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Mourinho's finger is "one in the eye" for Real Madrid’s reputation

It was there for the whole world to see: José Mourinho, the Special One, coach of Real Madrid, when there was barely a minute left before the end of the Spanish Super Cup 2011, stuck his finger in the eye of Tito Vilanova, FC Barcelona’s second coach in the middle of a crowd of players.

The images were seen around the world and the act criticised from the New York Times, to the Times of India. It is of relative unimportance if it gives a bad impression of José Mourinho. The real problem, if you excuse the pun, is that the action puts at risk the reputation of Real Madrid and its brand value, maybe its most valuable asset with which to compete in the global markets. At the time of writing, while FC Barcelona has positioned itself as the “Good Guys”, Real Madrid has been cast in the role of “Bad Guys”. This entails assuming otherwise avoidable reputational risks and puts in danger their prestige. It is the first step on a slippery slope.

However, beyond the reputational risk, Mourinho’s action also introduces an aspect of imbalance in the behaviour and corporate culture of the Club.

Firstly, with that single finger, Mourinho defined his own leadership style, based on confrontation. This technique, that of uniting a group around a common enemy normally yields good results. The problem is when, in the confrontation, it moves from words to actions. That line had never been crossed by the coaches of Spanish teams.

Secondly, with that single finger, Mourinho defined the type of behaviour that he demands from his own players. It sends the message that “If I attack then you can’t remain neutral”. I don’t know how much fact, or how much fiction, there is in an article by Diego Torres in El País titled “El Baño de Red Bull”, (The Red Bull Shower), but in it he reveals how the coach accused his players, calling them traitors for having commented on or publicly leaked the tactics before the game. What it seems, with that single finger, is that Mourinho points at his players, demands that they are either “with him or against him” and demands the same behaviour that he displays towards the “enemy”. (Maybe it is through obedience to this rule that we heard the declarations of Iker Casillas at the end of the game that: “They got into the area and fell to the floor, as always”).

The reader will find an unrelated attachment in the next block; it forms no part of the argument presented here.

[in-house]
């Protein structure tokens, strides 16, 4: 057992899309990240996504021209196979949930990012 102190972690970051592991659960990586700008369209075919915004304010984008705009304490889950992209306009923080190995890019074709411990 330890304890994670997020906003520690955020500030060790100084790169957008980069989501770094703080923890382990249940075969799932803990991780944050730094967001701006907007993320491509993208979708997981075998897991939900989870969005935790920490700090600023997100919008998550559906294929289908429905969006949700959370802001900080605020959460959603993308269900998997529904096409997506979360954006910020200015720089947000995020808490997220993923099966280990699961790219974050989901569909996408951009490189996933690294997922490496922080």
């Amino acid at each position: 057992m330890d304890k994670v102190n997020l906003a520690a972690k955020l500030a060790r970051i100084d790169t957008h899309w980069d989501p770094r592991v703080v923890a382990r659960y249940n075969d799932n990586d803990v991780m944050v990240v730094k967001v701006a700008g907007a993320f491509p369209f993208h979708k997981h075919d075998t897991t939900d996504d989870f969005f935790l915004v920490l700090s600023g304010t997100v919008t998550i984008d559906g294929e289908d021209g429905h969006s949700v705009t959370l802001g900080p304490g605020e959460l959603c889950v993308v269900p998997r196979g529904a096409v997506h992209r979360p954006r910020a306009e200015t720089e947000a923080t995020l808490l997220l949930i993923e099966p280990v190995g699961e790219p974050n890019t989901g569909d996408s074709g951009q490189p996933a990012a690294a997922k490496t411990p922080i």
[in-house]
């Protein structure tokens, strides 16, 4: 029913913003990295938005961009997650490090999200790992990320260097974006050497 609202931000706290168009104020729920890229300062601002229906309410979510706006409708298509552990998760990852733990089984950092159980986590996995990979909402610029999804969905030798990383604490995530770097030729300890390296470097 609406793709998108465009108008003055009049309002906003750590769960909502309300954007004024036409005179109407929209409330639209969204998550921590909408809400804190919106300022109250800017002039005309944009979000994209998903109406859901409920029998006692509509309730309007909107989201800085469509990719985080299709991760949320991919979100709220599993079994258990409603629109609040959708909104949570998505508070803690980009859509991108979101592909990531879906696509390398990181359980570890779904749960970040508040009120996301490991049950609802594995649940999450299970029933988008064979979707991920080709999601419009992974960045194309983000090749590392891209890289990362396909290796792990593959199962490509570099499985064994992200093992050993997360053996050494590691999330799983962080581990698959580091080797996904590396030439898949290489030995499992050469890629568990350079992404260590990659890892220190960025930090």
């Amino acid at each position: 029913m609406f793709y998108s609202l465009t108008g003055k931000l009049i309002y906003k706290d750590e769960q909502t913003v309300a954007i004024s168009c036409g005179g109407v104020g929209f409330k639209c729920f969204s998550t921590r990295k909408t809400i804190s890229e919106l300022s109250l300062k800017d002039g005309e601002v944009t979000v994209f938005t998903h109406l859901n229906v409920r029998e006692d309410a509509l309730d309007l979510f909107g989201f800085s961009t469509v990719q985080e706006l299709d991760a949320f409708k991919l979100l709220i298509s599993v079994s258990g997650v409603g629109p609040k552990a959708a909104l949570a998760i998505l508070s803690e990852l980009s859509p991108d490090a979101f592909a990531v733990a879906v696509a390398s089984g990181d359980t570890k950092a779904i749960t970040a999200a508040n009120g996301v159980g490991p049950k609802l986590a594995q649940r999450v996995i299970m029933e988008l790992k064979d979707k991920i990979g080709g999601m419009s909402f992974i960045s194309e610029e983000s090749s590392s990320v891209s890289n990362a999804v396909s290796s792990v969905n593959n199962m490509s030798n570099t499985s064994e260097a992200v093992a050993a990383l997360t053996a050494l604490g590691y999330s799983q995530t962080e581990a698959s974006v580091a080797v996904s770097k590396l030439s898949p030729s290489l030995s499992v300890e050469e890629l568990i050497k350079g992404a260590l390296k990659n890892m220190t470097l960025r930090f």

Thirdly, with that single finger, Mourinho puts into action a dangerous system to whip up the fans, almost demanding that they renounce the historic values of the Club to join the crusade. The problem is that with these calls to join a “Holy War”, you know where it begins, but you don’t know how or when it will end. Externally, he is sowing a boomerang effect of aggression that could result in future problems between the supporters of both clubs. Internally, it could create a divide between the fans: those in favour of Mourinho and those in contra. Those types of divide are never good.

Lastly, with that single finger, Mourinho, de facto, tied the hands of the President, Florentino Pérez. The President of Real Madrid, took the legitimate decision in June to give complete power to Mourinho at the expense of former Director General Jorge Valdano. That decision, which was logical according a management point of view to reduce “dysfunction”, whether the President likes it or not, now puts him directly in the firing line.

I am sure that the person who was most annoyed by the behaviour of the coach was the very President of Real Madrid. The problem, now, is that he has very few choices, beyond looking the other way, publicly supporting the coach, or getting tangled up in accusations of “who started it”. Any other option, (condemn the coach’s conduct from the Club, ask him to issue a public apology, or call for calm and common sense) would cause a cascade of unpredictable organisational consequences for the institution just a few days away from the start of the season.

Without doubt, Real Madrid is a prisoner of Mourinho and, intentionally or not, has linked its reputation with that of its coach, a professional exceptionally technically gifted, but with a prickly character. With that single finger, Real Madrid is opening itself up to serious risks regarding its reputation, aside from whether or not it wins more titles, it is moving away from its traditional image of determination, honesty, and sportsmanship in a club with a long and distinguished heritage. This is too high a price for Madrid supporters like myself, who believe that it is just as important to win titles, as it is the way in which they are won. The reputational risk is so high that it is already starting to cause damage.

The extent of the damage and its effects remain to be seen, but hopefully, the damage will stop here.

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COMENTARIOS3 comentarios
Daniela Torres
22 Ago 2011 | Responder
Excellent post Mr. Andreu.
22 Ago 2011 | Responder
Dice usted guerra santa ..... ¿Que le parecio el Campo Nuevo el dia del cochinillo.
Vamos a ver si es verdad que el Barcelona va a comportarse como ha dicho Rosell y deja de montar tanganas, porque en las tanganas es donde ocurren cosas como la que le paso a Pito.
Alberto Andreu
22 Ago 2011 | Responder
Pues qué me va a parecer el cochinillo... una "cerdada"!
Me acuerdo de algunos 5-0 o 0-5, por una y otra parte donde, más allá del "recochineo" propio de los derbys, no pasó nada escandaloso
Me acuerdo también de un gol de Ronaldinho, que el Bernabéu aplaudió con señorío madrileño; y no pasó nada.
Y me acuerdo de Raúl en el Camp Nou callando al estadio; y no pasó nada
Y me acuerdo de todos estos jugadores juntos jugando y ganando un mundial. Y se armó la mundial
A ver si volvemos a eso: a la rivalidad en el campo. Y a ganar la Eurocopa


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